facilitated by e-learning? What will be the impact of synchronous online
technologies such as web conferencing on constructivist approaches? How does
one assess these forms of learning? How do constructivist approaches to
learning fit with local cultures and traditions?
Possible methodologies: literature review; analysis of online discussion forums;
analysis of course design; analysis of student assessment; introduction and
monitoring of online instructor intervention strategies; interviews (students and
instructors); comparative studies; cultural studies

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Related studies/possible partners Jonassen, Penn State, USA; Harasim, SFU, Janes,
U of Saskatchewan, Anderson, Athabasca Univ., Canada; McLaughlin,
Australian Catholic U; Univ. of Aalborg, Denmark; Faculties of Education in
other universities.
Possible outcomes: better course design; better student engagement; higher quality
learning outcomes; guidelines for online designers and instructors; unexpected
consequences (good and bad)

8. Synchronous web teaching: The expansion of broadband networks, more

powerful desk-top computers and new compression technology is enabling real-
time communication over the Internet and mobile telephony. This includes
desk-top video-conferencing, video and audio streaming, document sharing,
and multi-point desk-top audio and video communications. This raises a
number of challenging design issues for e-learning. What are the relative roles
for synchronous and asynchronous communications technologies? What are the
access and cost issues involved in using synchronous technologies? How do
students (and teachers/professors) respond to less flexibility but more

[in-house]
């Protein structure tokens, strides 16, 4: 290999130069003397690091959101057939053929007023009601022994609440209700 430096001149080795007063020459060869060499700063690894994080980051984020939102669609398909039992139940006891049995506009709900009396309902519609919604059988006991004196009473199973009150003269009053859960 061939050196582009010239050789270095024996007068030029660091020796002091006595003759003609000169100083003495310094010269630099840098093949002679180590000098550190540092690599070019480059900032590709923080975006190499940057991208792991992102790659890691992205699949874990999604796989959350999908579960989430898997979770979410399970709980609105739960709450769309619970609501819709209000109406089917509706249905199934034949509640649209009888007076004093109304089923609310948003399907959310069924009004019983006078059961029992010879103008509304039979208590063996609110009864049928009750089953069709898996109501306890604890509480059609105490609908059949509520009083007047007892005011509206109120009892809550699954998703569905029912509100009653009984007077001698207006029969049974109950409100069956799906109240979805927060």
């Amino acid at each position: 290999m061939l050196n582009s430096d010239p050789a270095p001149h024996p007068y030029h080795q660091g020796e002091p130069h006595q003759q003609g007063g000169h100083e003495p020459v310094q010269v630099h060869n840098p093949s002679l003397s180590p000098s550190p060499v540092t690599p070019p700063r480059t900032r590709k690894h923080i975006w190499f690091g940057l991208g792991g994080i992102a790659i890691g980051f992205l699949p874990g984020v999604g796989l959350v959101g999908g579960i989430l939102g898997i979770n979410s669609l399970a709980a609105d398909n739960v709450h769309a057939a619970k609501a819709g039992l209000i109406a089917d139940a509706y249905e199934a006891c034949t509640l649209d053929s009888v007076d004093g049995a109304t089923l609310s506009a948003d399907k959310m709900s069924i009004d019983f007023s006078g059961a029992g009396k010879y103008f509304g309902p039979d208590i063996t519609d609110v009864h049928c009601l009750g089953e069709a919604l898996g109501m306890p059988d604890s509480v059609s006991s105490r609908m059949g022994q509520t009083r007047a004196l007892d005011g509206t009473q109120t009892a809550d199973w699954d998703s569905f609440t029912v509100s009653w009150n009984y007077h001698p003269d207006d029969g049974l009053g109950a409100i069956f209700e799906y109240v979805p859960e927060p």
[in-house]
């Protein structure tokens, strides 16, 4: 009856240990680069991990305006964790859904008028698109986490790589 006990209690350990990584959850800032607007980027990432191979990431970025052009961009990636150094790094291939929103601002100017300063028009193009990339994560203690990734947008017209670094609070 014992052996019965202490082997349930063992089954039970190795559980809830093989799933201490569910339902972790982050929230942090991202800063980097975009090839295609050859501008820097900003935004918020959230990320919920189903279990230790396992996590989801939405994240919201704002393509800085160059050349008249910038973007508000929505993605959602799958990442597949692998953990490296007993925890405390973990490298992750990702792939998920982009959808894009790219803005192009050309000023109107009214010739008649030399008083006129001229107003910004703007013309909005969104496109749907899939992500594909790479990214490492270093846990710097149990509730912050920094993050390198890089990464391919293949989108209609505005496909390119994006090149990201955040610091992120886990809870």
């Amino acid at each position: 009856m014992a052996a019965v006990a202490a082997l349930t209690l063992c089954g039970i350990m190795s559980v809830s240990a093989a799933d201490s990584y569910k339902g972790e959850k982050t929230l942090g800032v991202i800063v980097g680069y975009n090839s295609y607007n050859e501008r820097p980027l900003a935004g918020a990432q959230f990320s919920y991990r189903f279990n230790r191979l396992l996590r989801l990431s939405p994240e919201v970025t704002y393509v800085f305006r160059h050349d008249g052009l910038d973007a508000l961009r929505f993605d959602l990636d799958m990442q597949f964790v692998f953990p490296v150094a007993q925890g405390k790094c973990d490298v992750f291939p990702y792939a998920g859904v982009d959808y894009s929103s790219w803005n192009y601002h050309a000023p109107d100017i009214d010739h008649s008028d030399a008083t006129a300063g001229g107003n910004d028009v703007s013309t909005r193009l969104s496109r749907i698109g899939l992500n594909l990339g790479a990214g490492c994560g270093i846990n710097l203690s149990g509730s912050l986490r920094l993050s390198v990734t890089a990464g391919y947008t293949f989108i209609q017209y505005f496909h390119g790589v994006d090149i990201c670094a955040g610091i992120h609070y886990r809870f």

immediate contact? What are the implications for student and instructor
workloads and methods of online teaching?
Possible methodologies: development of theory for synchronous and asynchronous
teaching; prototype software development, driven by educational theory
development; innovative course design and monitoring; Web searches and
participation in synchronous events; cost-benefit analyses; commercial spin-off
companies and partnerships;
Related studies/potential partners Learn Alberta, Canada; corporate e-learning
companies; telecom and software companies;
Possible outcomes: a theory for selective use of synchronous and asynchronous
communications technologies; innovative software development and course
designs integrating synchronous and asynchronous communications
technologies; commercial spin-off companies and partnerships

9. ‘Virtual students’ and ‘digital natives’: This area of research would focus on the
experiences of online learners, and the skills/weaknesses of those brought up on
digital technologies (generations x and y). This covers a wide area of possible
research, but might include the following: What qualitative differences between
‘presence’ and ‘virtuality’ are important for learning or for more general
educational purposes? What kind of course designs suit ‘digital natives’? Are
there certain categories or descriptions of students who prefer or perform better
in virtual environments? What students suffer in a virtual environment or are
denied access to virtual environments? How do students from different cultural
backgrounds/international students respond to the online environment or
online teaching methods? What are the key variables that influence different
cultural responses to virtual education? What broader effects (if any) does
studying virtually have on social and cultural participation? What unique
administrative services are required by online students? How well are student
services provided at a distance to virtual students? What improvements would
virtual students like to see in student services?